What is Hip Hop Theatre?

I’m not sure if I’ve lived a sheltered life, or if my head is too full of other things, but I somehow missed the hype around ‘Hamilton’ – a majorly successful piece of Hip Hop Theatre.

Following our installation piece ‘Landmarks’, for Made in Roath Festival, Rufus Mufasa kept drumming into my head ‘you’re a set designer’, ‘you’re a theatre designer’… I just smiled and nodded. But then I had to come with something for her ‘Fur Coats from the Lion’s Den’ album launch. I ‘dressed’ the set with record sleeves, fairy lights, silk scarves and a red carpet, and loved creating an intimate space for the event.

Now we’re working with Rachel Pedley (Avant Cymru), thanks to development funding from National Theatre Wales. It’s allowing us to work together, also with Tommy Boost, Maple Struggle, Jamey P and Jamie Berry, to create another Hip Hop theatre piece.

So ‘what is Hip Hop theatre?’. I went to see a piece billed as Hip Hop theatre at Wales Millenium Centre years ago – annoyingly I can’t remember the title of it, but I do remember coming away feeling let down. It wasn’t Hip Hop in any way related to my understanding or experience of Hip Hop, but then nor are many ‘Hip Hop dance’ performances. My experience of Hip Hop is that it is immersive, participatory and circular. What we went to see was simply theatre – I was an audience member, and the people on stage were performers, separate entities.

Collaborating on ‘People-Picture-Power-Perception’ is a totally new experience for me. Training for battles and jams is very different to training for a performance. Creating visual work to be part of a theatre set is totally different to painting on a wall. What is really refreshing though, is the collaboration process – sharing ideas, experience and knowledge to come up with something ambitious, as a group. Working through things together, which may not on the surface relate to an end product, but it all feeds into what we are producing.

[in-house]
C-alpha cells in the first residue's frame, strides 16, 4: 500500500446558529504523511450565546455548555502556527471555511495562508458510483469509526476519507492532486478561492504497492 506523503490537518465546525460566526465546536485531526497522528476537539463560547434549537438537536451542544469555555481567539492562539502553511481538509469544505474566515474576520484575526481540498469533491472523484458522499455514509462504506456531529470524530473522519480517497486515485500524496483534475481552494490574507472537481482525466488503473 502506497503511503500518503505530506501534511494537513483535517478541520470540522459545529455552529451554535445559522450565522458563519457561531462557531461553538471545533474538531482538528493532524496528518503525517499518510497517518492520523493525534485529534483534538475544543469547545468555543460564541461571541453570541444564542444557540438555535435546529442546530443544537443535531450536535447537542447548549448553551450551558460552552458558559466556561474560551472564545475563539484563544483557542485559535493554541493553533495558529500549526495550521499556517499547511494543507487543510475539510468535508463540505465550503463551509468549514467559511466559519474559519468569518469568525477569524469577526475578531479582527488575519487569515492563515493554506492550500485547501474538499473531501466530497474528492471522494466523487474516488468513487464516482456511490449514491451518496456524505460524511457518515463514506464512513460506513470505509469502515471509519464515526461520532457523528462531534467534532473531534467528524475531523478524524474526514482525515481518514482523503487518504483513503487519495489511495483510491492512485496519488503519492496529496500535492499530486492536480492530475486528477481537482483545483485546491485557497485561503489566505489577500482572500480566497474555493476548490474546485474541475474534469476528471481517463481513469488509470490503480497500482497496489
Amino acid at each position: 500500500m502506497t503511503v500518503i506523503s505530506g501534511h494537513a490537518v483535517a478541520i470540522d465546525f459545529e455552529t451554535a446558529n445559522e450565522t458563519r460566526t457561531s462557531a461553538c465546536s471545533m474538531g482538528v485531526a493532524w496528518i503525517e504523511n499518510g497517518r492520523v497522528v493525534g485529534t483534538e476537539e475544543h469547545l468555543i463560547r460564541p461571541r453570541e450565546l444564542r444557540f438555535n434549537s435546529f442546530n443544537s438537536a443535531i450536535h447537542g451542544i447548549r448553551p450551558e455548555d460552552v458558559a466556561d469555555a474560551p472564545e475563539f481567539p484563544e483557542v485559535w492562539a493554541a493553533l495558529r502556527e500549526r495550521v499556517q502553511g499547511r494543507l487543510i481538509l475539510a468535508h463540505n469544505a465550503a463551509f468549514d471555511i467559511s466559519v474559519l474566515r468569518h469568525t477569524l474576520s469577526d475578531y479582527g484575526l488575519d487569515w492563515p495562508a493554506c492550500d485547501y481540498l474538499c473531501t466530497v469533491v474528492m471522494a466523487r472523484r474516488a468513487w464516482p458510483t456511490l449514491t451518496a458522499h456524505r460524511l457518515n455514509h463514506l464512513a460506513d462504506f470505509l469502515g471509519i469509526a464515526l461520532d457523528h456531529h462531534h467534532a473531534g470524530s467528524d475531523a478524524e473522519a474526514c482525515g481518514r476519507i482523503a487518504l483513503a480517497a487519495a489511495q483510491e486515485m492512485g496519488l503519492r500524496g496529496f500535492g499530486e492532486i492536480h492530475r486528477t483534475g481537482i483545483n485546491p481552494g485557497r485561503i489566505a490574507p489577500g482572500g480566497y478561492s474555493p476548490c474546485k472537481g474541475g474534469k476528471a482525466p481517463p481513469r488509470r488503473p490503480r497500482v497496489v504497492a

Unity and Boost taking a break from creating new work in an abandoned hospital.

We have put out a questionnaire to gain a wider input on ‘Perceptions’. Many of our discussions have been around gender, barriers and relationships, and this is a theme running through the piece. We wanted to take these discussions further, asking the public to input their ideas, some of which are already being used as inspiration.

We’ve also been researching the roots of Welsh Hip Hop. Talking to our mentors, who were there at the beginning, asking for their input because our culture comes from what they were doing in the eighties. These conversations are shaping ‘People-Picture-Power-Perception’, because how can we not pay tribute to those who came before us. What we are saying with this production is ‘this is where we came from, this is where we’re at, where are we going now?’. People like Lil Miz (aka Pyklops), Skroe and Oner, DAJ and Haylstorm, who hold that knowledge and freely pass on their learning to myself and so many others along the way.

Fina, Coma, Seco (Skroe), 1986

I’m excited to see what Welsh Hip Hop theatre is, and what it could become. I hope that it’s more fulfilling than my first impressions of it, and will be keeping an open mind…

Research questions 1

Research questions 2

People-Picture-Power-Perception is on at Chapter as part of Cardiff Fringe Theatre Festival, on Thursday 31st May at 7.30pm. Tickets £10/£8: Book early to avoid disappointment.

 

 

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